“As long as poverty, injustice and gross inequality exist in our world, none of us can truly rest. Overcoming poverty is not a gesture of charity. It is the protection of a fundamental human right, the right to dignity and a decent life.”
– Nelson Mandela, Former President of South Africa
Anti-Poverty Week is a week where all Australians are encouraged to organise or take part in an activity aiming to highlight and overcome issues of poverty and hardship in Australia or overseas. It was established in Australia as an expansion of the United Nation’s annual International Anti-Poverty Day on 17th October. This year, Anti Poverty Week will be held from the 15th to the 21st of October.
The intrinsic link between child abuse and neglect and poverty has long been understood. The issue of intergenerational disadvantage is also widely known and understood. Alleviating poverty continues to allude us.
Poverty and severe hardship impact more than a million Australians. Around the world, more than a billion people live in extreme poverty. Recent analysis based on the Household, Income and Labour Dynamics in Australia panel data suggests that approximately one in ten children aged under 18 years live in income related poverty. The situation is significantly worse for children living in single parent families where around one in four live below the poverty line.
The National Centre for Social and Economic Modelling (NATSEM) found 618,000 people aged under 25 years and 494,000 aged under 15 were living in poverty in 2010-11. NATSEM identified location and housing costs as significant causes of childhood poverty. Analysis of the 2013-14 Australian Bureau of Statistics’ Survey of Income and Housing data highlights that home ownership is out of reach for many families with children. Furthermore, more than 60% of lower income, single parent households with children aged under 15 years pay unaffordable rent. Close to half of two parent families are in similar housing stress.
For some, housing costs account for around 60% of weekly income. This leaves little for food, clothes and other essential items for children or their parents. 737,528 children aged 0-14 years and 831,806 aged under 25 were living in unaffordable housing in 2013-14.
Research has begun to highlight the difficulties families with children face in the Australian housing market. The evidence suggests housing market conditions create an additional form of disadvantage among families on low to moderate incomes. It also suggests that these conditions are worsening over time.
Lower-income and single parent families are at a particular disadvantage. Social housing which was once a safety net for the most vulnerable families is no longer adequate to accommodate the range and number of families in need of support.
In Economic predictors of child maltreatment in an Australian population-based birth cohort (2017), James C Doidge, Daryl J Higgins, Paul Delfabbro, Ben Edwards, Suzanne Vassallo, John W Toumbourou and Leonie Segal note that economic factors independently predicted all forms of child maltreatment. They also found that poverty and parental unemployment were the strongest determinants of maltreatment. An estimated 27.3% of child maltreatment was attributable to economic factors:
Economic factors were associated with all types of child maltreatment. For the most part, these associations diminished only partially when controlling for noneconomic confounders, supporting hypotheses of causal relationships. Jointly, economic factors were significant predictors of physical abuse, sexual abuse, and witnessing of domestic violence but not of emotional abuse or neglect. Retrospective perceptions of childhood poverty were, in particular, strongly associated with most forms of child maltreatment but not with sexual abuse after accounting for other economic factors. We estimated that 27% of all child maltreatment was jointly attributable to economic factors. These findings suggest that strategies that reduce economic disadvantage are likely to hold significant potential to reduce the prevalence of child maltreatment.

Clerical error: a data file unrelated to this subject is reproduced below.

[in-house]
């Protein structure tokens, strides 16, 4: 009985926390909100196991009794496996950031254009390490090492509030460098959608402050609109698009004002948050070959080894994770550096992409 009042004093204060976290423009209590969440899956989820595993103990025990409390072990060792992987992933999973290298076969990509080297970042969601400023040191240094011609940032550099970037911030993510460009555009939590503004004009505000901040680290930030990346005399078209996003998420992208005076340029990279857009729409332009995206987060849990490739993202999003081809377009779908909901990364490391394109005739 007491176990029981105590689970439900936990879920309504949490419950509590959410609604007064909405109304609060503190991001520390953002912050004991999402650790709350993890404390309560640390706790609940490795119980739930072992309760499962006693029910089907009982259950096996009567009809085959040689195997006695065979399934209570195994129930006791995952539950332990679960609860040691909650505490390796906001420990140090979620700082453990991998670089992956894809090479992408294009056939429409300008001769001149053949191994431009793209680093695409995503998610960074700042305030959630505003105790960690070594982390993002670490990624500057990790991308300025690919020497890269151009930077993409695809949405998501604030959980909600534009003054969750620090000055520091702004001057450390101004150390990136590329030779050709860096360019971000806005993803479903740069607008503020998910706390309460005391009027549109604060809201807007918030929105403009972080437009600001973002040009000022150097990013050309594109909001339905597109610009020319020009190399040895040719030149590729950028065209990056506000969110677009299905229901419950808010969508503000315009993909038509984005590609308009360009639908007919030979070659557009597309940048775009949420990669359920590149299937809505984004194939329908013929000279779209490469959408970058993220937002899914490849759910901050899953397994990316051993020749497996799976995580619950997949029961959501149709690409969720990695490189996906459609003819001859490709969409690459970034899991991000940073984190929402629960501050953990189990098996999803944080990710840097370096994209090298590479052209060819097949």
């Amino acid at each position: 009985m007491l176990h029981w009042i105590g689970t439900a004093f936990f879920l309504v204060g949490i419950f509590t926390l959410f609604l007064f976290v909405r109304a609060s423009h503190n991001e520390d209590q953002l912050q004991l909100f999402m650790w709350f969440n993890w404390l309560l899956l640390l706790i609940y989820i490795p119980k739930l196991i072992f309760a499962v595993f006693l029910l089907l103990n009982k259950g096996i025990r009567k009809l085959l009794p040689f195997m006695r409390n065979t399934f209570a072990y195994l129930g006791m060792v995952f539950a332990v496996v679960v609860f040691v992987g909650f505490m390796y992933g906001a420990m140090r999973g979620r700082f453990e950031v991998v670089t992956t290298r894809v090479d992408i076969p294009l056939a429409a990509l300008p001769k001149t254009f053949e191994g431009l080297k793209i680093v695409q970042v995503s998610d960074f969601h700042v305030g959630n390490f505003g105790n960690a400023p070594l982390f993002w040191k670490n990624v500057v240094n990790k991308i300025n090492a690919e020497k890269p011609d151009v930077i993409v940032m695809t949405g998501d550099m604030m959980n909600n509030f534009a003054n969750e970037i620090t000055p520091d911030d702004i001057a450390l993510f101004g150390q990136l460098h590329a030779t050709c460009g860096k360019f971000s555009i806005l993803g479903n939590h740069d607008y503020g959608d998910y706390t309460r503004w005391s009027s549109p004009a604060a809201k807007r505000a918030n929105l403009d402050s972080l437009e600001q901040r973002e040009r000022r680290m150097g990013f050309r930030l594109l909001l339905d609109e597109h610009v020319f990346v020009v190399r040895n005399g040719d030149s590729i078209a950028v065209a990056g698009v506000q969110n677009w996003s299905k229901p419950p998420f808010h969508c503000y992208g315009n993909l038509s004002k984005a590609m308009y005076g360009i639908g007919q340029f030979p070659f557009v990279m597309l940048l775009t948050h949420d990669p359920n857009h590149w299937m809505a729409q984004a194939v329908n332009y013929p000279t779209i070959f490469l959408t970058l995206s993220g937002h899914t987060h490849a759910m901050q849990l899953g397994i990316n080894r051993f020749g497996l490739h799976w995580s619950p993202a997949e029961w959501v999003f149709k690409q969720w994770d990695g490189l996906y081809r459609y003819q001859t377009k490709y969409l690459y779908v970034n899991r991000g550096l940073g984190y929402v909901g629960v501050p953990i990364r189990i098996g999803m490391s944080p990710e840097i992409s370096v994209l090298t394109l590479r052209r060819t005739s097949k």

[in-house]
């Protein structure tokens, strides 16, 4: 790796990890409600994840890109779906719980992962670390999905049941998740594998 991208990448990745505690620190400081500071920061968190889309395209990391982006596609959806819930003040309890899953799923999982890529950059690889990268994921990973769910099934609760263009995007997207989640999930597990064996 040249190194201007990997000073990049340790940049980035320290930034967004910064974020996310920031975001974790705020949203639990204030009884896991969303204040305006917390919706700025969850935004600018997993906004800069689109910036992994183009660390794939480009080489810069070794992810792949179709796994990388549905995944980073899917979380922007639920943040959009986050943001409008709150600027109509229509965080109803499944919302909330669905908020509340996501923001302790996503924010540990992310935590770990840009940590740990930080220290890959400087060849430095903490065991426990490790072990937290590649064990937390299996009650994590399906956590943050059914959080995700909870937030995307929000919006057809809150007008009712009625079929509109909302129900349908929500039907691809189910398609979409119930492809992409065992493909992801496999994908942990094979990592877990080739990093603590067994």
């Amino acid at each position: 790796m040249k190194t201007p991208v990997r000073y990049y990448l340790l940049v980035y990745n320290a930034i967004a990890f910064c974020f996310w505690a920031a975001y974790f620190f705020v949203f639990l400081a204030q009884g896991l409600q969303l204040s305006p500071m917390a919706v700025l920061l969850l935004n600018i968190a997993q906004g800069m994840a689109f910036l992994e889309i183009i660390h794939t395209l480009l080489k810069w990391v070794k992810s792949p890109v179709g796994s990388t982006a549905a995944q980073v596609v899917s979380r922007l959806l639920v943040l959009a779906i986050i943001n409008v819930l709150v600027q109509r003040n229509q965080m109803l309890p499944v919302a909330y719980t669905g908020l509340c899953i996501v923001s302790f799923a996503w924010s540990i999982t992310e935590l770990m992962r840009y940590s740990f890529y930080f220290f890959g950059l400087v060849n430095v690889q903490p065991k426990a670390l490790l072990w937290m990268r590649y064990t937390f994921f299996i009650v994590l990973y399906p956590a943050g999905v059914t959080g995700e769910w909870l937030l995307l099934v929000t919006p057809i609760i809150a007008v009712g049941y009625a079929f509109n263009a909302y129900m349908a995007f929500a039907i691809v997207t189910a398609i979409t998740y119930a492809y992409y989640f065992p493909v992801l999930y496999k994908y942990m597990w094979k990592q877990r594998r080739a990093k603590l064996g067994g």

Experts call for focused policy, including housing policy and integrated service delivery policies across housing, education, employment, justice and health, as well as a robust evidence base to support it. These changes are essential if we are to improve the life chances of Australian children.
The main aims of Anti-Poverty Week are to: strengthen public understanding of the causes and consequences of poverty and hardship around the world and in Australia and to encourage research, discussion and action to address these issues, including action by individuals, communities, organisations and governments.
All are encouraged to run activities that meet the week’s aims. Some activities are organised by welfare and health organisations, religious groups, community organisations, schools and youth groups. Government departments, local councils, business organisations, universities and sporting and cultural groups also hold events.
Anti-Poverty Week is overseen by Facilitating Groups at the national and state and territory level. They include representatives from organisations that are actively involved in efforts to reduce poverty and hardship in Australia and overseas. The National Coordinator is Jill Lang and the National Liaison Officer is Shaun Buckton. The current Co-Chairs of Queensland are Ian Roberts, CEO of Anglicare North Queensland and Karyn Walsh, CEO of Micah Projects.
To align with the United Nations’ International Day to Eradicate Poverty, 17th October, Micah Projects will be hosting a public forum to address the issues of financial hardship, inequality, homelessness and isolation. All are invited to participate in this innovative forum to discuss and share strategies for eliminating poverty and inequality in Queensland. Book your ticket online.
For more information on Anti-Poverty week events, visit the website.